Aug 22, 2020 - Energy & Environment

Reports: Trump officials to hit brakes on controversial Alaskan mine

The Pile River flows into the northern end of Lake Iliamna, the largest lake in the state of Alaska, covering about 1,000 square miles.

The Pile River flows into Alaska's Lake Iliamna. The lake and its tributaries are the headwaters of the Bristol Bay region. Photo: Luis Sinco/Los Angeles Times via Getty Images

The Trump administration will place new hurdles in front of plans to build a large gold and copper mine in a sensitive Alaskan ecosystem, and may block the project outright, according to reports Saturday.

Driving the news: The Washington Post and the Wall Street Journal report the U.S. Army Corps of Engineers will say Monday that the Pebble Mine would cause "significant degradation."

  • The agency will require major new environmental mitigation measures before the project in Alaska's Bristol Bay watershed can receive needed approvals.
  • Politico reports that the Trump administration plans to outright block the project, marking a "surprise reversal" of earlier support.

The intrigue: The reportedly imminent steps follow opposition to the project from key supporters of President Trump, including his son Donald Trump, Jr.

  • Other opponents include Fox News' Tucker Carlson and Nick Ayers, who is former chief of staff to Vice President Mike Pence.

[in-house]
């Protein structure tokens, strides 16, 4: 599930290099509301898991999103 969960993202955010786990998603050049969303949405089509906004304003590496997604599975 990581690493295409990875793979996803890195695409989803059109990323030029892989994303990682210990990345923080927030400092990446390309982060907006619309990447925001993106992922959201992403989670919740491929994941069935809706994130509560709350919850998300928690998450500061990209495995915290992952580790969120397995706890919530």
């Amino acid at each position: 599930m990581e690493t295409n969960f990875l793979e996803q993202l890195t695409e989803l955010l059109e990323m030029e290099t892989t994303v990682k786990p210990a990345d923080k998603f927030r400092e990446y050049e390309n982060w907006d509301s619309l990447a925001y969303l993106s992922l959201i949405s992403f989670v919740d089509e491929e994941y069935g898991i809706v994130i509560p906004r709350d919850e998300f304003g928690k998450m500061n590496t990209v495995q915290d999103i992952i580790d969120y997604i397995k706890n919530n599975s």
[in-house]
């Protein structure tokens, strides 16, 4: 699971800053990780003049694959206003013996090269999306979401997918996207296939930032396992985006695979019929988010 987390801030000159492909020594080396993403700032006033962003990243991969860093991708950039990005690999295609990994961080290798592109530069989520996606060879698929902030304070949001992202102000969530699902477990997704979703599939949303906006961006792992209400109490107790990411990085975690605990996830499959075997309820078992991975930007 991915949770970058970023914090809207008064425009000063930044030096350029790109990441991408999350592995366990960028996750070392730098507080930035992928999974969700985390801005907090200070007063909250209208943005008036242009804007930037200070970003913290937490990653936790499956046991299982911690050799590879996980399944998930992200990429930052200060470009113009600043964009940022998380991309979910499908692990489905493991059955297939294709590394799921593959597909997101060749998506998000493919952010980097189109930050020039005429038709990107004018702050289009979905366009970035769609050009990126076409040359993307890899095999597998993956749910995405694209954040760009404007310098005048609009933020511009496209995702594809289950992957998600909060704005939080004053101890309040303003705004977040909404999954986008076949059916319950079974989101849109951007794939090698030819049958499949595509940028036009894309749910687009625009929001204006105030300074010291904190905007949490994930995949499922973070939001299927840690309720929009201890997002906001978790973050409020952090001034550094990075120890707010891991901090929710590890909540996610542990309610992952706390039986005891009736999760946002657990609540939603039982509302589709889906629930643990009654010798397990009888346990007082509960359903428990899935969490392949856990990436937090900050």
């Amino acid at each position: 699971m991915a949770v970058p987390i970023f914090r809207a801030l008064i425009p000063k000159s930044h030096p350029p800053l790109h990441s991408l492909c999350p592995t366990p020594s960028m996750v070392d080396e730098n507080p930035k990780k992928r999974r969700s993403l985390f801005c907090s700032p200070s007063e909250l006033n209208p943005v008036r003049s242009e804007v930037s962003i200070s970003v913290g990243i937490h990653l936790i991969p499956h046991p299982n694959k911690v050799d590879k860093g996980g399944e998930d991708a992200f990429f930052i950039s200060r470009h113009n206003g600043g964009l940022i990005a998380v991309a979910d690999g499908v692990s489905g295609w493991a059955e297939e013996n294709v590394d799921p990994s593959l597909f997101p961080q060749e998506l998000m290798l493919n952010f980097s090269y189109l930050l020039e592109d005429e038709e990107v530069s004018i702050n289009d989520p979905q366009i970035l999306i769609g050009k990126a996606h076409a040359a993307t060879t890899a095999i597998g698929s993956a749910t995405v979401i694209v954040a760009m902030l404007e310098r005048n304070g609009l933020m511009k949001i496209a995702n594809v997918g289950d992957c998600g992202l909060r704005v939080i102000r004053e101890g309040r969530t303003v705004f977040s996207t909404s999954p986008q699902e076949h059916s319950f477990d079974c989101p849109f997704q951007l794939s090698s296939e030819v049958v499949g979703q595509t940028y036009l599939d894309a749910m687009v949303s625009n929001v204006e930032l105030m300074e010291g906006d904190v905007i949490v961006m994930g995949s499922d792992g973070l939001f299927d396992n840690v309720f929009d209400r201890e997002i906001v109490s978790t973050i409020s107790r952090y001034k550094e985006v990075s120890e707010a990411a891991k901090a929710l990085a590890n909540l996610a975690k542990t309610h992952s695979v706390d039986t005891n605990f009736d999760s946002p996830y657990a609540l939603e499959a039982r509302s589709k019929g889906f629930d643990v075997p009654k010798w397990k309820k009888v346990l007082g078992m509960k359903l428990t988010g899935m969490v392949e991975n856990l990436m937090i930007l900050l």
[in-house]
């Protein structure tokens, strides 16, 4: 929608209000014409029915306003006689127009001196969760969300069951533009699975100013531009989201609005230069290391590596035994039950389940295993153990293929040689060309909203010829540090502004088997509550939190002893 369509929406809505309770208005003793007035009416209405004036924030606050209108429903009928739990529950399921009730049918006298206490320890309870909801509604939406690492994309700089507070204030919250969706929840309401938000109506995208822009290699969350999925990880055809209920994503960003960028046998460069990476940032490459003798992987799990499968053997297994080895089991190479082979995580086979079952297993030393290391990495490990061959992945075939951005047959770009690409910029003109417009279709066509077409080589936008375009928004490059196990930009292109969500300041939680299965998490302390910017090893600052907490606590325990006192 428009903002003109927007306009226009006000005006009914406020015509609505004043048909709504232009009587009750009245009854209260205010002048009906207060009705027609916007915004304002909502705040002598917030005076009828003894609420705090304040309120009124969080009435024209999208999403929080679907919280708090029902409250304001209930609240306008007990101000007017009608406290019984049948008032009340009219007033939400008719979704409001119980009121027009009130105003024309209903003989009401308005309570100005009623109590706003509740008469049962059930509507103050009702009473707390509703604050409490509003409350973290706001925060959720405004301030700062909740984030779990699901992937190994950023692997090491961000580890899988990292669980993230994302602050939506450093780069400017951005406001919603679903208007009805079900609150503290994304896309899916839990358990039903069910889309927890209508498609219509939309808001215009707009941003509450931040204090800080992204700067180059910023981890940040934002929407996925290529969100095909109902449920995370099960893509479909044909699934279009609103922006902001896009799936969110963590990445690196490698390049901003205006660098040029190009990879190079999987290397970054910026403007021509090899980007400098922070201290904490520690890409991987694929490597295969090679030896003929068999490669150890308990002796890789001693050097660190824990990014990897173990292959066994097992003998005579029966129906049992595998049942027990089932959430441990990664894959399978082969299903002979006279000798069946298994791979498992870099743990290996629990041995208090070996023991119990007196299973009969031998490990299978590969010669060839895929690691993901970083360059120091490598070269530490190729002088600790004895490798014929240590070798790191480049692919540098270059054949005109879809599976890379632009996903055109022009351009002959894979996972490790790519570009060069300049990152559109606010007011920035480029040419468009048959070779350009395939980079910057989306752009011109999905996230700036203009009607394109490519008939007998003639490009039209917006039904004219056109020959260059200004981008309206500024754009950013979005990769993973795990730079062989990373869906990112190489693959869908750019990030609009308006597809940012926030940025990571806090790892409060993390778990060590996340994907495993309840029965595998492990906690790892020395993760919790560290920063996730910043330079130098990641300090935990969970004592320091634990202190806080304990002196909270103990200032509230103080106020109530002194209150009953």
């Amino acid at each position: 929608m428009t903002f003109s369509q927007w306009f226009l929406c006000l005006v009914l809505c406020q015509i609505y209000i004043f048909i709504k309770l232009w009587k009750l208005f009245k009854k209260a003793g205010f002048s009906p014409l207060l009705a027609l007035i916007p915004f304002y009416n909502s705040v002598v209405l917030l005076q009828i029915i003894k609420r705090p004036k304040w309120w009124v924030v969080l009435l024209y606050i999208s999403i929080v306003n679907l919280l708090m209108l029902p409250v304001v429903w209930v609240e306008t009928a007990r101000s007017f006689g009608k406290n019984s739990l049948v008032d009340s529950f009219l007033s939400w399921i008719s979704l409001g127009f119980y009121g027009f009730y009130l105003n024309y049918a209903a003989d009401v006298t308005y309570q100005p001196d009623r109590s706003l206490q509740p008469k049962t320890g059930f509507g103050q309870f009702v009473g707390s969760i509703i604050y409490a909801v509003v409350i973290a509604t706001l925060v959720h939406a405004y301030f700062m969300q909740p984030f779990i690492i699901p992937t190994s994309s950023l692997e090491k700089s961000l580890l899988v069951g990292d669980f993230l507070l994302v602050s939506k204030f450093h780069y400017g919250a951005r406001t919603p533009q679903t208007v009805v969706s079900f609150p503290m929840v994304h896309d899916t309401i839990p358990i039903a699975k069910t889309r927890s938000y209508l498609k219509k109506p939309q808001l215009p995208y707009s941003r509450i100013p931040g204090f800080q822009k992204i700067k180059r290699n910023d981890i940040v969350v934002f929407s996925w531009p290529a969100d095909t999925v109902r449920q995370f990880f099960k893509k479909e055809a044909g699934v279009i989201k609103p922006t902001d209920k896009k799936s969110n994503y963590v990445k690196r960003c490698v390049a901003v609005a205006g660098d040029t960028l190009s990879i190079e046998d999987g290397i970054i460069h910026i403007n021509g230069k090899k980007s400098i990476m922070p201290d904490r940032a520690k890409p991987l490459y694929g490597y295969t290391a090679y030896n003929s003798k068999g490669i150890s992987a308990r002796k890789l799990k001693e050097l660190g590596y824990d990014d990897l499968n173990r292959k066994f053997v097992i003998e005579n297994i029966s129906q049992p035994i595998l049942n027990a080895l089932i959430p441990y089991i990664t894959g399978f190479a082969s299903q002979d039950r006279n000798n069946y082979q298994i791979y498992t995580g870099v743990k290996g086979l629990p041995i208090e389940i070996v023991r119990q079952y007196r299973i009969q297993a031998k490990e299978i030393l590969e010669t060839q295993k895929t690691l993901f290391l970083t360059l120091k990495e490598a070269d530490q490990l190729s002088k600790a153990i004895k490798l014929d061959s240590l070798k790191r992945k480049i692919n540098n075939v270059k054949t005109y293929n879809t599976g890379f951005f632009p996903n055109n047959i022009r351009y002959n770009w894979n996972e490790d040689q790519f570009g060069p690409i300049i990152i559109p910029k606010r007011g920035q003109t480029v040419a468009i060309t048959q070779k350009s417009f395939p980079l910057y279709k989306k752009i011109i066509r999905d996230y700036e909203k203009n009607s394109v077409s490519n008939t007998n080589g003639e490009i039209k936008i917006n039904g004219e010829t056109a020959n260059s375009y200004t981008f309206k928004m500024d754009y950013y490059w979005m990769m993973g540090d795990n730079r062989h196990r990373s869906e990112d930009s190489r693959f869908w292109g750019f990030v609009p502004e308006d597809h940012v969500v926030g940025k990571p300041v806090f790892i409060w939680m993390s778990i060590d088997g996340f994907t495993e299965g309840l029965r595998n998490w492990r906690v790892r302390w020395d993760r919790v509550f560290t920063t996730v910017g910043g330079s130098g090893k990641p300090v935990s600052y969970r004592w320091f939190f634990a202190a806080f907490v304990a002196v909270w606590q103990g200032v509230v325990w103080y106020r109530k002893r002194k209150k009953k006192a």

Why it matters: The project, which the Obama administration did not allow to proceed, is proposed in a region that's home to the world's largest sockeye salmon fishery. Environmentalists, outdoor enthusiasts and fishing industry groups oppose the mine.

  • Even imposing new requirements could further endanger the project, because Democratic White House nominee Joe Biden opposes the Pebble Mine too.

Yes, but: Pebble Limited Partnership CEO Tom Collier is expressing confidence that the project can advance with new environmental protection steps.

  • "They’re going to expect a substantial amount of mitigation. But we’ve known that for a months. … That’s something we expect can be dealt with in due course," he told the Post.
  • And per the WSJ: "Mr. Collier said his team is working on a new mitigation proposal he expects to be finished within a few weeks and lead to a resolution with the Corps before Election Day."

Of note: "The White House is not in a position to comment on this at this time," spokesman Judd Deere told Axios. The Army Corps did not provide immediate comment.

Go deeper: Army Corps rules Alaskan mine will not harm salmon fishery

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